Project Website: www.innomatlife.de

 

CarboBreak

CarboBreak – Prerequisites and mechanisms for the release of alveolar fibrous carbon fibre fragments

For the fibres themselves and the polymer composites produced out of them, pre-investigations showed a partially strong tendency towards splintering at mechanical stress and mechanical processing. Up to now it is still unresolved how strong the potential is for releasing alveolar fragments within the entire life cycle of the fibres when stressed mechanically.

Image of carbon fiber fragments in the micrometer range taken with a scanning electron microscope

Scanning electron microscope image of carbon fibres and critical & health-relevant carbon fibre fragments © BAuA

In the light of the asbestos problem, the development of material-related expertise on the fracture behaviour of carbon fibres varying in types and provenience is urgently needed. The material conditions of the fibres leading to the formation of alveolar fibrous fragments have to be examined.

Insight into the carbon fiber pilot plant of STFI with equipment and laboratory staff

Occupational safety measures in the carbon fibre pilot plant of the STFI © Sächsisches Textilforschungsinstitut e.V.

The increasing importance of carbon fibres especially for lightweight and high-performance applications requires a deeper insight in dust and fibre releasing processes due to the high persistence of graphitic raw materials in biological systems. Joint cross-sectoral efforts of different disciplines such as safety research, materials science and product development are needed.

Objective of the CarboBreak project is a deeper understanding of the splintering behaviour of carbon fibres as well as the investigation of the releasing processes of alveolar fragments from carbon fibres and fibre composites manufactured from carbon material at mechanical stress. Main output of the project will be recommendations concerning work procedures and personal safety as well as the definition of ideal respectively optimised process parameters. The results of CarboBreak provide fundamental contributions for the development of application-safe material innovations.

MetalSafety

MetalSafety – Development of evaluation concepts for fibrous and granular metal compounds – bioavailability, toxicological efficacy profiles and comparative in vitro, ex vivo and in vivo studies

 

Metals and their compounds are ubiquitously present in our daily life, for example as components of stainless steel, catalysts, and pigments. Furthermore, metal compounds are being used in numerous innovative processes such as inks for 3D printing or as semiconductors in electronic engineering and medical devices. Apart from granular compounds of different particle sizes, the use of metal-based fibrous materials, so-called nanowires, in various products is increasing. However, many metals and their compounds reveal inflammatory and/or even carcinogenic potentials. Hereby, the toxicity often depends on the respective metal species; decisive factors are oxidation state and solubility and – in case of metal particles – their size (nano-/micro-scaled) as well as structure (granular or fibrous).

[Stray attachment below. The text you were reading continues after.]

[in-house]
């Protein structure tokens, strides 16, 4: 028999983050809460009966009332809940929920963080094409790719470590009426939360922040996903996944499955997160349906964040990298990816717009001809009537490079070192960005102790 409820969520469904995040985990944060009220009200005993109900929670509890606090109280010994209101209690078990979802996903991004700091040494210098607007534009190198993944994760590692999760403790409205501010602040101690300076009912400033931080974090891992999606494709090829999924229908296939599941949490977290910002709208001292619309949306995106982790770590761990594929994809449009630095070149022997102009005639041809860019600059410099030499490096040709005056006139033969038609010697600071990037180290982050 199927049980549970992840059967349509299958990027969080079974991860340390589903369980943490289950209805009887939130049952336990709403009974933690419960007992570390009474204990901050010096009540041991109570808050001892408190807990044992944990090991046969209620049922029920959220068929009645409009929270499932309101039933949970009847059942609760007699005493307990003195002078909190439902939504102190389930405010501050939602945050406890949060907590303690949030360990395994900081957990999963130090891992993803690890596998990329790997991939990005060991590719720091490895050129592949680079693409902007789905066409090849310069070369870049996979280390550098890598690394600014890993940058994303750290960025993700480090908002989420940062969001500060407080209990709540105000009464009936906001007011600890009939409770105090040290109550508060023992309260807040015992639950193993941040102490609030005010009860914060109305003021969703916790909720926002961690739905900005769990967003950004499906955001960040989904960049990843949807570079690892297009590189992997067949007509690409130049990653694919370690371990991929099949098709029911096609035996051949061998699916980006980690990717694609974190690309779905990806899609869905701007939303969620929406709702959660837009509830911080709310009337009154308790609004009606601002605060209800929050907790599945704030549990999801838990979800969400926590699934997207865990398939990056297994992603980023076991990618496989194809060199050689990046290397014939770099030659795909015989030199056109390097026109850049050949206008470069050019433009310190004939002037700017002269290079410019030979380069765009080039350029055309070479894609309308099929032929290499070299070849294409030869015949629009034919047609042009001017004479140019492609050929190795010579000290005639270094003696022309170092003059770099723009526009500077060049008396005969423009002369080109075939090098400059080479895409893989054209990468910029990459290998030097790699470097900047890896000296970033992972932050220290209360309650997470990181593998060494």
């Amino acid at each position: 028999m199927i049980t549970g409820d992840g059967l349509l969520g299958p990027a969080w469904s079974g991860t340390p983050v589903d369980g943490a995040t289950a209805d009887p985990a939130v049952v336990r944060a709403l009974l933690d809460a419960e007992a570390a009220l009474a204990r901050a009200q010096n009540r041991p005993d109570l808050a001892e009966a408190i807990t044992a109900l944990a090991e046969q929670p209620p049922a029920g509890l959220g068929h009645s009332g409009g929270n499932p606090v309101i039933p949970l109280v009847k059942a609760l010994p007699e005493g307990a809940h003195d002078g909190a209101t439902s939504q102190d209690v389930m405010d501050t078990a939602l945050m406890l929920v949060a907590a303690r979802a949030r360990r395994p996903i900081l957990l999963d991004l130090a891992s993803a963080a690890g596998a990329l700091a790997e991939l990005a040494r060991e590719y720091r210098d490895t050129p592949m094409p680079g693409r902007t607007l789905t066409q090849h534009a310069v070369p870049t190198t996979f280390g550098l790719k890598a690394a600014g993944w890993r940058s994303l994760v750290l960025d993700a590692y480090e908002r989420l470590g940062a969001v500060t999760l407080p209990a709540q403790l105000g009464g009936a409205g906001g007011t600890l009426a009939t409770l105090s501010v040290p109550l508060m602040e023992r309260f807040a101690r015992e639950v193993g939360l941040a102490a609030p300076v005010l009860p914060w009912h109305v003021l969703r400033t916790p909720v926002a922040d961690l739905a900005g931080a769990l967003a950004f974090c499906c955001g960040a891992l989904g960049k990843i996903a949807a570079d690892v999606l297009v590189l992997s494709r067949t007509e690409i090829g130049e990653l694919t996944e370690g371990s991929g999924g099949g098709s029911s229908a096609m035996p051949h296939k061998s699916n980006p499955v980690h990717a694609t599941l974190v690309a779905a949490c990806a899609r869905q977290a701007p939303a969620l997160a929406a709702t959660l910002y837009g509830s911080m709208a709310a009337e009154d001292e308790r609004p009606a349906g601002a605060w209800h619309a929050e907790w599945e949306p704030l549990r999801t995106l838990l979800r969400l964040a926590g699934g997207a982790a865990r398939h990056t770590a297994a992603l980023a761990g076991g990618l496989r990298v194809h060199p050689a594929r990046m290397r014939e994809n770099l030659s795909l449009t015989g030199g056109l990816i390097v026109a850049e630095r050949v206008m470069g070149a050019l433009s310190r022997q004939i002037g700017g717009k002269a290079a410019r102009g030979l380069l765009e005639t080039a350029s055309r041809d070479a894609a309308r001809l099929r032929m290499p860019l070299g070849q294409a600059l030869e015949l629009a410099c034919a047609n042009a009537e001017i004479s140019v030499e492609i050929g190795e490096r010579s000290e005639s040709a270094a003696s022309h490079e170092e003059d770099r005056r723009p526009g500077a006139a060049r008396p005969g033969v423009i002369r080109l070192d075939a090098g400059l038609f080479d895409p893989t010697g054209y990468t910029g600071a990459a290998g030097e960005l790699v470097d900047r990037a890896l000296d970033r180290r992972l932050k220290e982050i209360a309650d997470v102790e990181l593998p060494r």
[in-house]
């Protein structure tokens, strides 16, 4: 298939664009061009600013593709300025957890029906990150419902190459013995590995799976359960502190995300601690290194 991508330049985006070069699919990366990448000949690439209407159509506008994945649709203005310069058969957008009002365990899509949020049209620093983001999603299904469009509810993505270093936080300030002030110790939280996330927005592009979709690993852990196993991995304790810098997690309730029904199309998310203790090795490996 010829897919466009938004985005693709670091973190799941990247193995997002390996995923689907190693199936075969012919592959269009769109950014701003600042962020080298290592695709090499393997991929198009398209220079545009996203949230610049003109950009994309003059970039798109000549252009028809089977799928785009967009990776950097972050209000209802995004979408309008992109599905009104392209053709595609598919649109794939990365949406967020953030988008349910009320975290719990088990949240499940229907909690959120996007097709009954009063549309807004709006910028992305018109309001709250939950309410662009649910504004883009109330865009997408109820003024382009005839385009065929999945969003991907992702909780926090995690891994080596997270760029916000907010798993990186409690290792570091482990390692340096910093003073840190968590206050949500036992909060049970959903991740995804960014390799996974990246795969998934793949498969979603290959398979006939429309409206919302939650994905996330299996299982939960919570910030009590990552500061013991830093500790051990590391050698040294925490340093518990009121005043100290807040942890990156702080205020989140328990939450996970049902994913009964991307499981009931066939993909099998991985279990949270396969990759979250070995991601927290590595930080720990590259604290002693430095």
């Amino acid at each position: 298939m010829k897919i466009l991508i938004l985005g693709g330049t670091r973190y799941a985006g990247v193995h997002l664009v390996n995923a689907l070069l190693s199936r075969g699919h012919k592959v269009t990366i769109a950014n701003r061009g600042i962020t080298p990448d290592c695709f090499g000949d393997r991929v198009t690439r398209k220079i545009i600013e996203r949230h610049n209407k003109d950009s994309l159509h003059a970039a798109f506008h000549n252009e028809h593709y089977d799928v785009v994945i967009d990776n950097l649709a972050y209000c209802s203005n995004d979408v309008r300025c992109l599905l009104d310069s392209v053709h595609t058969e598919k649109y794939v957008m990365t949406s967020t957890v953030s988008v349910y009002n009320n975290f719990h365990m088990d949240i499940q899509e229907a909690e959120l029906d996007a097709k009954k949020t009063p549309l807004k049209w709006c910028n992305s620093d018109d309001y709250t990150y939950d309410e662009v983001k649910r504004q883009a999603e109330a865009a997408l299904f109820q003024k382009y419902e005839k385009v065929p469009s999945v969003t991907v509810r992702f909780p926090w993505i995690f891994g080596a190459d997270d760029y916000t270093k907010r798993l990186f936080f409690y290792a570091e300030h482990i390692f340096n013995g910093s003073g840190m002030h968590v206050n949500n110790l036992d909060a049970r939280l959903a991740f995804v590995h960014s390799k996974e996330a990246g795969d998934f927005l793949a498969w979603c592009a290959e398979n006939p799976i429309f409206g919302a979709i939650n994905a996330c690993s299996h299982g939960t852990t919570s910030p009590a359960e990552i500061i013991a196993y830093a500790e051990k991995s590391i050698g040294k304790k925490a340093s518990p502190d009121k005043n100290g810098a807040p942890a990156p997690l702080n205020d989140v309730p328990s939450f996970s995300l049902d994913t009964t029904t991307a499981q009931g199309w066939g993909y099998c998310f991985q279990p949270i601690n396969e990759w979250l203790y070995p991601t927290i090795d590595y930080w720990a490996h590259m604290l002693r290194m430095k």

The aim of the scientific project MetalSafety is to design comparatively easy-to-use in vitro models for the toxicological evaluation and grouping of different metal-based compounds, which differ in their solubility and bioavailability. One main focus within this project lies on metal-based nanowires, since their toxicological potentials are hardly known. The toxicological profiles of these fibrous structures will be compared to the respective nano-scaled granular as well as water-soluble compounds.

For this purpose, an air-liquid interface (ALI) exposure system will be established to apply fibrous as well as granular structures on in vitro cellular models and to directly measure the deposited mass of the respective compound. The toxicological “finger prints” will be assessed using gene expression profiles, complemented by solubility, uptake and genotoxicity studies.

Afterwards, the results will be compared to complex ex vivo as well as in vivo studies and evaluated with regard to their predictability of the toxicological potential, the mode of action and the dose-response relationship. Species differences between human and rat with respect to toxicodynamic interactions will be obtained on the level of cell culture and precision cut lung slices (PCLS). The respective results will finally compared with data from in vivo studies in rats.

Altogether, the identification of relevant modes of actions by different metals and their compounds is an important prerequisite for a scientific-based derivation of workplace and environmental exposure limit values, including new, innovative metal fibres and granular metal compounds.

Skip to content